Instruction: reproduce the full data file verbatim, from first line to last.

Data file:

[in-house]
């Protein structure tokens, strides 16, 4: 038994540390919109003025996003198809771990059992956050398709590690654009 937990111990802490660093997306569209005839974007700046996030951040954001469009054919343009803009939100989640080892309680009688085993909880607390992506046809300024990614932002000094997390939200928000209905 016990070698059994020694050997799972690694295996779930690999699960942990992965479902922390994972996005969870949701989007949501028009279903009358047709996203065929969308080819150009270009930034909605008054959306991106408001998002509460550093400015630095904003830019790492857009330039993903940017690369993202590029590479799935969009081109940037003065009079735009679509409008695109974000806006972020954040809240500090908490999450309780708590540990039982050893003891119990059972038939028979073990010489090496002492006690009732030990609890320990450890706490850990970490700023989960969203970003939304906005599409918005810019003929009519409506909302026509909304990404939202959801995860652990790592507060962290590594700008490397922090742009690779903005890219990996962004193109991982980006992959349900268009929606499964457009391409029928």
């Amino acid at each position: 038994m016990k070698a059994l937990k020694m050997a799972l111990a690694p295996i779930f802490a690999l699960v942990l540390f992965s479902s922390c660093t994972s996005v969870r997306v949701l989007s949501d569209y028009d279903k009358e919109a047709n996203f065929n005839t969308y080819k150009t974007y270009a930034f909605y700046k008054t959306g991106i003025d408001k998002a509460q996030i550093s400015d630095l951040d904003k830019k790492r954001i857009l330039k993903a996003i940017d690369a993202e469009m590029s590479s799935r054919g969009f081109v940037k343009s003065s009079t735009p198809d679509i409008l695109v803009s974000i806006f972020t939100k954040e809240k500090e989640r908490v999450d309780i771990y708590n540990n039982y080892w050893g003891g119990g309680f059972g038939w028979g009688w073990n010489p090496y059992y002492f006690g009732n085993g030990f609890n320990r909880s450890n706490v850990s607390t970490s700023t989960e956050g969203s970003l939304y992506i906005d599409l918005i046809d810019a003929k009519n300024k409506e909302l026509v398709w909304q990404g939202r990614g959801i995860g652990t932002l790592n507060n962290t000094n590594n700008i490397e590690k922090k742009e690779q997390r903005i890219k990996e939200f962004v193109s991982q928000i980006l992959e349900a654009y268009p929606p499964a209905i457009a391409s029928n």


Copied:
[in-house]
């Protein structure tokens, strides 16, 4: 038994540390919109003025996003198809771990059992956050398709590690654009 937990111990802490660093997306569209005839974007700046996030951040954001469009054919343009803009939100989640080892309680009688085993909880607390992506046809300024990614932002000094997390939200928000209905 016990070698059994020694050997799972690694295996779930690999699960942990992965479902922390994972996005969870949701989007949501028009279903009358047709996203065929969308080819150009270009930034909605008054959306991106408001998002509460550093400015630095904003830019790492857009330039993903940017690369993202590029590479799935969009081109940037003065009079735009679509409008695109974000806006972020954040809240500090908490999450309780708590540990039982050893003891119990059972038939028979073990010489090496002492006690009732030990609890320990450890706490850990970490700023989960969203970003939304906005599409918005810019003929009519409506909302026509909304990404939202959801995860652990790592507060962290590594700008490397922090742009690779903005890219990996962004193109991982980006992959349900268009929606499964457009391409029928």
């Amino acid at each position: 038994m016990k070698a059994l937990k020694m050997a799972l111990a690694p295996i779930f802490a690999l699960v942990l540390f992965s479902s922390c660093t994972s996005v969870r997306v949701l989007s949501d569209y028009d279903k009358e919109a047709n996203f065929n005839t969308y080819k150009t974007y270009a930034f909605y700046k008054t959306g991106i003025d408001k998002a509460q996030i550093s400015d630095l951040d904003k830019k790492r954001i857009l330039k993903a996003i940017d690369a993202e469009m590029s590479s799935r054919g969009f081109v940037k343009s003065s009079t735009p198809d679509i409008l695109v803009s974000i806006f972020t939100k954040e809240k500090e989640r908490v999450d309780i771990y708590n540990n039982y080892w050893g003891g119990g309680f059972g038939w028979g009688w073990n010489p090496y059992y002492f006690g009732n085993g030990f609890n320990r909880s450890n706490v850990s607390t970490s700023t989960e956050g969203s970003l939304y992506i906005d599409l918005i046809d810019a003929k009519n300024k409506e909302l026509v398709w909304q990404g939202r990614g959801i995860g652990t932002l790592n507060n962290t000094n590594n700008i490397e590690k922090k742009e690779q997390r903005i890219k990996e939200f962004v193109s991982q928000i980006l992959e349900a654009y268009p929606p499964a209905i457009a391409s029928n």